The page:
The local food movement will soon sink big roots into Louisville, Kentucky by way of a 24-acre Food Port designed by the New York-based OMA office. Unlike typical farmer’s markets, the mixed-use project is designed to cater to both producer and consumer needs in a comprehensive farm-to-fork experience. Created in collaboration with the non-profit Seed Capital Kentucky, the Food Port will include urban farming, a marketplace, classrooms, processing facilities, community kitchen, and more.
In an ambitious effort to bring food producers and consumers closer together, OMA has developed a masterplan that consists of all stages in the food chain. To that end, the Food Hub design comprises a zigzagging built form framing outdoor public space on both sides and providing views out to the adjacent urban neighborhoods. The zigzag form also helps divide the logistics access from public access. Each of the building’s intersecting points serves as a major node that includes retail, processing, education, office, and production.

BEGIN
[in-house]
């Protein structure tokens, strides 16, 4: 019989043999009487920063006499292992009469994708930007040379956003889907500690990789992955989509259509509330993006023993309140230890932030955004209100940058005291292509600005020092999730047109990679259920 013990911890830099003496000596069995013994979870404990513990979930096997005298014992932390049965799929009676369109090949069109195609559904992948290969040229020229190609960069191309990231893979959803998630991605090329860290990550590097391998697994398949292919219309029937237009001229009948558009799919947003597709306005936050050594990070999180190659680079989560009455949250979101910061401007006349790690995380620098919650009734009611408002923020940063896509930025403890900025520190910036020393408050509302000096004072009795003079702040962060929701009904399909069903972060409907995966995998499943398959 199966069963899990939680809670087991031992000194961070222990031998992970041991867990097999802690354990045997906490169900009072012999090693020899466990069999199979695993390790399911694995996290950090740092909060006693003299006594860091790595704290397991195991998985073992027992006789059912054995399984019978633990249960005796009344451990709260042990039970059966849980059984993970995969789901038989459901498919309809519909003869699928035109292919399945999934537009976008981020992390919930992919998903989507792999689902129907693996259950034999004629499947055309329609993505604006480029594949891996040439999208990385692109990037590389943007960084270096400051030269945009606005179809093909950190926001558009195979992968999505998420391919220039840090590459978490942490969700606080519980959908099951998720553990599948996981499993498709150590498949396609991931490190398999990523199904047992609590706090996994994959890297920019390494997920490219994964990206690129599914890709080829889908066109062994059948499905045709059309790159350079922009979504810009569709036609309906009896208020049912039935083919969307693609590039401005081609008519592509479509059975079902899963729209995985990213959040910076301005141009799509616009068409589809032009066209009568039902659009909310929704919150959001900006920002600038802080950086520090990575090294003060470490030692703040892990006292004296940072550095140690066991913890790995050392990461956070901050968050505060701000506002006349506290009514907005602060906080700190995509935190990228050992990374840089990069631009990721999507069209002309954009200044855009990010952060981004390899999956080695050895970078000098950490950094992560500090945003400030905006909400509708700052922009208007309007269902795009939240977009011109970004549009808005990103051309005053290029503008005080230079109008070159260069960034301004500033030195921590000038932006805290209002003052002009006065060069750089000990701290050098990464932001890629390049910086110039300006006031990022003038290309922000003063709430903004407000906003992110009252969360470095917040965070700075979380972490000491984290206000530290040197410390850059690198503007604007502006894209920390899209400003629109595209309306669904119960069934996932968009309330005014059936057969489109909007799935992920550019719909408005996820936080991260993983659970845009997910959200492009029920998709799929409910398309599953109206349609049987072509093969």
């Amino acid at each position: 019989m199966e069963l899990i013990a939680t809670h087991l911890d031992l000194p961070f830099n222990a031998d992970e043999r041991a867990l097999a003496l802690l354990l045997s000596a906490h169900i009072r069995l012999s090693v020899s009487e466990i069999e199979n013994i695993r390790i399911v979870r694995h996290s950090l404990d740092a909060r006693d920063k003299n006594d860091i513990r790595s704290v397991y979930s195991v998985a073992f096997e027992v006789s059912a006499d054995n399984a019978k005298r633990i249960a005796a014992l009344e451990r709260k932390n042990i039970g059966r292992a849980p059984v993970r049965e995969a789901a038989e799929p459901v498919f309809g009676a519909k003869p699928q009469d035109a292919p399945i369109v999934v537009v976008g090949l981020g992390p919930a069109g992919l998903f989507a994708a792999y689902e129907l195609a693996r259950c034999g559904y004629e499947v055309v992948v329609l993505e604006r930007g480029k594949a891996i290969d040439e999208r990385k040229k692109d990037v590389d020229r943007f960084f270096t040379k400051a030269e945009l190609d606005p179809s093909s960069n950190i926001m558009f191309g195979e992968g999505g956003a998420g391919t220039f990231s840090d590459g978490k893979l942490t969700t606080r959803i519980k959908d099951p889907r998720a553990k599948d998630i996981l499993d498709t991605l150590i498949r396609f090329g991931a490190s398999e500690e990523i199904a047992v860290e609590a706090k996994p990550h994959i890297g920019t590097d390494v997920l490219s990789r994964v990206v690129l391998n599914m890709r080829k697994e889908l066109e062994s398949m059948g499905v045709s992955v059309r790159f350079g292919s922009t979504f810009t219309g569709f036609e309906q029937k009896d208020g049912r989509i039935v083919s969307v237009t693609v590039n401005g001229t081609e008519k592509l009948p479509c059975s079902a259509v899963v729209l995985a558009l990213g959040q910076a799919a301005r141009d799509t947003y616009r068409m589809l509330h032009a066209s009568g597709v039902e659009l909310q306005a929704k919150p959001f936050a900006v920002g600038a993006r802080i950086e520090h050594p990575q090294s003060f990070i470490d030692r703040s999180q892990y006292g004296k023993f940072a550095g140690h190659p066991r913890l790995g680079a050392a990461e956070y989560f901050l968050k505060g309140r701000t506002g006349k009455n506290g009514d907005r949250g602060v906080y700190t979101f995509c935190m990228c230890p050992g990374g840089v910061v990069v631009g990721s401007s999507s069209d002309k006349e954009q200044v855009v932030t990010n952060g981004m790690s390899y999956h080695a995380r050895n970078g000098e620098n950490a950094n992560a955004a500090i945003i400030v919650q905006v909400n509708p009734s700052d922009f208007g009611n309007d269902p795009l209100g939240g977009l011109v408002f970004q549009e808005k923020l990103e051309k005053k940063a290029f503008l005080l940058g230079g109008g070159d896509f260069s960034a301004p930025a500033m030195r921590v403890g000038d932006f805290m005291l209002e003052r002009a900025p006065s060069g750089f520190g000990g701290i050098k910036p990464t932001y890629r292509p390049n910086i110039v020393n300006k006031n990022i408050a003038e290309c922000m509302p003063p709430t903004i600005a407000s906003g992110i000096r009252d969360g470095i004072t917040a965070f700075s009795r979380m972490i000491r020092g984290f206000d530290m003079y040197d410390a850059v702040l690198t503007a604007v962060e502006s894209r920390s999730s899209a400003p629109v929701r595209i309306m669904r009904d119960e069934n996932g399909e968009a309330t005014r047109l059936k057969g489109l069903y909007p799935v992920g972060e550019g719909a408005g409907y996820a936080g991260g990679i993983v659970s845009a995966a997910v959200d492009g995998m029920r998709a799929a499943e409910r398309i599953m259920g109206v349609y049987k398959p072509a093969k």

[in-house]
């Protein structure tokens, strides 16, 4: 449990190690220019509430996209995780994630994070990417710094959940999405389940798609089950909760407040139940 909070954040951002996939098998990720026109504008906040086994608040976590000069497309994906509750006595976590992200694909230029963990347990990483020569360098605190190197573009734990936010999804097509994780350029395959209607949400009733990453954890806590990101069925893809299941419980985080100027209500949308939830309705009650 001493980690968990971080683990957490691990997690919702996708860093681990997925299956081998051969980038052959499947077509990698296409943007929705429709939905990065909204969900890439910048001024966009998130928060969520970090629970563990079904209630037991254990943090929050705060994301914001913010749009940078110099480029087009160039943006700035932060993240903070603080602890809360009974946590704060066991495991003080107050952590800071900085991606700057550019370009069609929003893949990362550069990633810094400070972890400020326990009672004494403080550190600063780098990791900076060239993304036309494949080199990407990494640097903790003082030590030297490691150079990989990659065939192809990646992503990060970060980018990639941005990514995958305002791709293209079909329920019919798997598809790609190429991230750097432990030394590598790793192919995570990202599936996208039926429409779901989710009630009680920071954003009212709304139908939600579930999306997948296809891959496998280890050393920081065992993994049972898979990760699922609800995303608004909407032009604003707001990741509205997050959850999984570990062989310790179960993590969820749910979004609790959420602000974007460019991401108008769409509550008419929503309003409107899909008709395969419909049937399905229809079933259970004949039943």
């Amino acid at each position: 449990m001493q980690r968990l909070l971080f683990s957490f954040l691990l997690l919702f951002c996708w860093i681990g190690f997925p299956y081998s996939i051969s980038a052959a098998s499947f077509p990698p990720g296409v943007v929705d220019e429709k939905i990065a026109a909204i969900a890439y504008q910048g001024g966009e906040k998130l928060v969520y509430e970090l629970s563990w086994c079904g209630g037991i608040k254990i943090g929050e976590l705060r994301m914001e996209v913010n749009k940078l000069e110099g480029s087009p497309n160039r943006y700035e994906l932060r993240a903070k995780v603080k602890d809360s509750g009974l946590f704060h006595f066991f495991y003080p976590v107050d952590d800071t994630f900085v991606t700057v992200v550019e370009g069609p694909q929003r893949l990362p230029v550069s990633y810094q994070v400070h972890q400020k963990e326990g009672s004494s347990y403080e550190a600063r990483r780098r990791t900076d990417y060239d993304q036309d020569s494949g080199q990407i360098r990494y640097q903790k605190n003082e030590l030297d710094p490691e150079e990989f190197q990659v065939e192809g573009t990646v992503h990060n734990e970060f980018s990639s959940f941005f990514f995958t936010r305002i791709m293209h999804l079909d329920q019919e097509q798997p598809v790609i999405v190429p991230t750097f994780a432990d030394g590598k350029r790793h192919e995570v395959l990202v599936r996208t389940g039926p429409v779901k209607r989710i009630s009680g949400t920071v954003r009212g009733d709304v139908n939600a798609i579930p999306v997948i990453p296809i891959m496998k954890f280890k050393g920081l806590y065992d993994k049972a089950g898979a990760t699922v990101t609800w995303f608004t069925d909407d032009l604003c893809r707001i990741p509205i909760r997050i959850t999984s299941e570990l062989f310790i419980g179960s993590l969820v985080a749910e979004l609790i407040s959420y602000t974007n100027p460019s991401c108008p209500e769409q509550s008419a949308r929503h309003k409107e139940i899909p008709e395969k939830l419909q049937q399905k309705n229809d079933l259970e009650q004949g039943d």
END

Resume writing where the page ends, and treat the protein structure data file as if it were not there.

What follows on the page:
Louisville, a city nicknamed the “Gateway to the South,” has earned a reputation as a top foodie city in the U.S. The project’s designated site in West Louisville, however, has been classified as a food desert. Developers hope the Food Port will serve as an economic catalyst for the area and close the economic gap between West Louisville and the thriving East Louisville downtown.
“The Food Port provides a comprehensive survey of the food industry and its processes while relocating many food programs typically separated from the buyer back into the heart of the city,” writes OMA. “It defines a new model for how the relationship between consumer and producer can be defined and addresses uncaptured market demand and inefficiencies within the local food industry.” The Food Port is expected to break ground this summer.